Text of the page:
“Science serves every one of us. Every citizen of every nation in society. … Science brings out the best in us. With an informed, optimistic view of the future, together we can—dare I say it—save the world!”
So said Bill Nye as he addressed the crowd at Washington, D.C.’s March for Science on April 22. The TV host, author and cultural icon was an honorary co-chair of the event, which drew enormous crowds across the nation.
And at Las Vegas’ own March for Science event, Nye’s influence and presence was everywhere. A stenciled portrait of him was the highest-bid item in the happening’s art auction, and his face adorned numerous signs: one was a caricature of Bill next to the statement “Don’t deNYE the facts,” while another read, “Free to good home (or White House): vintage Bill Nye the Science Guy VHS tapes! Complete series!”
A bearded man watching his kids draw in chalk on the sidewalk remembered watching Bill Nye the Science Guy as a kid. “He made it exciting. All of those shows: Bill Nye, The Magic School Bus, Mr. Wizard’s World, Beakman’s World. It was all about curiosity.”
A young guy wearing a T-shirt emblazoned with a Shepard Fairey–style image of Nye (one of several in the crowd), enthused, “I love Bill Nye. He taught me about the atmosphere, about evolution. As a kid, I was looking to be entertained, but at the same time I got educated.”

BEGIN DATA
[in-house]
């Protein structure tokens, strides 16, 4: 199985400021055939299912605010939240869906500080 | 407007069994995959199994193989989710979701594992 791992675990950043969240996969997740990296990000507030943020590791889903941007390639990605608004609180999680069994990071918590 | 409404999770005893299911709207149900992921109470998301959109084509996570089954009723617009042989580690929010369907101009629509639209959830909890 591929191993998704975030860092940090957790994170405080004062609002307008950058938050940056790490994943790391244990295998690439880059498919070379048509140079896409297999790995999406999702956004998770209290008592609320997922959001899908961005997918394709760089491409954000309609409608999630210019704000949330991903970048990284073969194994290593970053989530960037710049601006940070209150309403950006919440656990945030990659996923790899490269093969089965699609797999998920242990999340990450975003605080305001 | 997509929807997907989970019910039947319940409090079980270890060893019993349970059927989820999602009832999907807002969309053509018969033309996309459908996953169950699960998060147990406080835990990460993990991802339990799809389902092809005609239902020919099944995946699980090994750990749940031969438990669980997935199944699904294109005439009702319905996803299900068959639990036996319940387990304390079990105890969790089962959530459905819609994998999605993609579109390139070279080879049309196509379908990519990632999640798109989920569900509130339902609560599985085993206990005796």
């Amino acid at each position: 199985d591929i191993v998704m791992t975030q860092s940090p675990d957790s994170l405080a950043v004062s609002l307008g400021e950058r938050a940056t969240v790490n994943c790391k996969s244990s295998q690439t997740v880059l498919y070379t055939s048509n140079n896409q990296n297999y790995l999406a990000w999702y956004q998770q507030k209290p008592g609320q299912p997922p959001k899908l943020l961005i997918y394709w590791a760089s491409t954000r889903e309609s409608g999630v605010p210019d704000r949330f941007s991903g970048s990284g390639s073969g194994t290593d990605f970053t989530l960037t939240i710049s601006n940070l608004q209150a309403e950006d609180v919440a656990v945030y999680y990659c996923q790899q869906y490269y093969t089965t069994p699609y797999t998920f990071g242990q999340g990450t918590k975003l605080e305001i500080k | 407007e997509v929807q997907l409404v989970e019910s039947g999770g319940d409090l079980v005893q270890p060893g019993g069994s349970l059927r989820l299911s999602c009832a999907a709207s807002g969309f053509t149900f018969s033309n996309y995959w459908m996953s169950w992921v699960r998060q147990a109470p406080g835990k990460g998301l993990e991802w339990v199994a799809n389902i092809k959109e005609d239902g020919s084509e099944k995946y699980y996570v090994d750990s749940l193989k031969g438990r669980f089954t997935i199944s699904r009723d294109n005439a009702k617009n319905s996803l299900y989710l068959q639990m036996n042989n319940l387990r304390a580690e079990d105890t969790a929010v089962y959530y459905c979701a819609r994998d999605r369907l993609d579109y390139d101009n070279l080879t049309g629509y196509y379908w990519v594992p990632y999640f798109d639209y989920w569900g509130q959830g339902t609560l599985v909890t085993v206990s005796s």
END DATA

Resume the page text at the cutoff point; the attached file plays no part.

His friend nods, grinning. “And he had that dope theme song: Bill! Bill! Bill!”
The dope theme song is back on Bill Nye Saves the World, mixed into a beat-heavy track by Tyler, the Creator. Nye’s new Netflix series (which debuted April 21) is aimed at adults rather than kids—it’s still got the hands-on experiments and playful attitude, but in the service of serious and sometimes controversial issues such as global warming, vaccines and overpopulation. The show has a wide range, as correspondents including comedian Nazeem Hussain and model Karlie Kloss cover issues such as the role of women in India’s STEM revolution and how technology is being used to combat the sinking of the city of Venice.
But at the center of it is Nye, on a set that’s part scientist’s lab, part superhero’s lair—the site of demonstrations and panels, as well as a segment titled “Bill Needs a Minute,” in which Nye takes off his impartial scientist hat and preaches the gospel of how science saves. “My parents, both of them were in World War II. They didn’t want to be, but they showed up, they had a worldwide problem, and they solved it. We can do this, people! Let’s get to work!”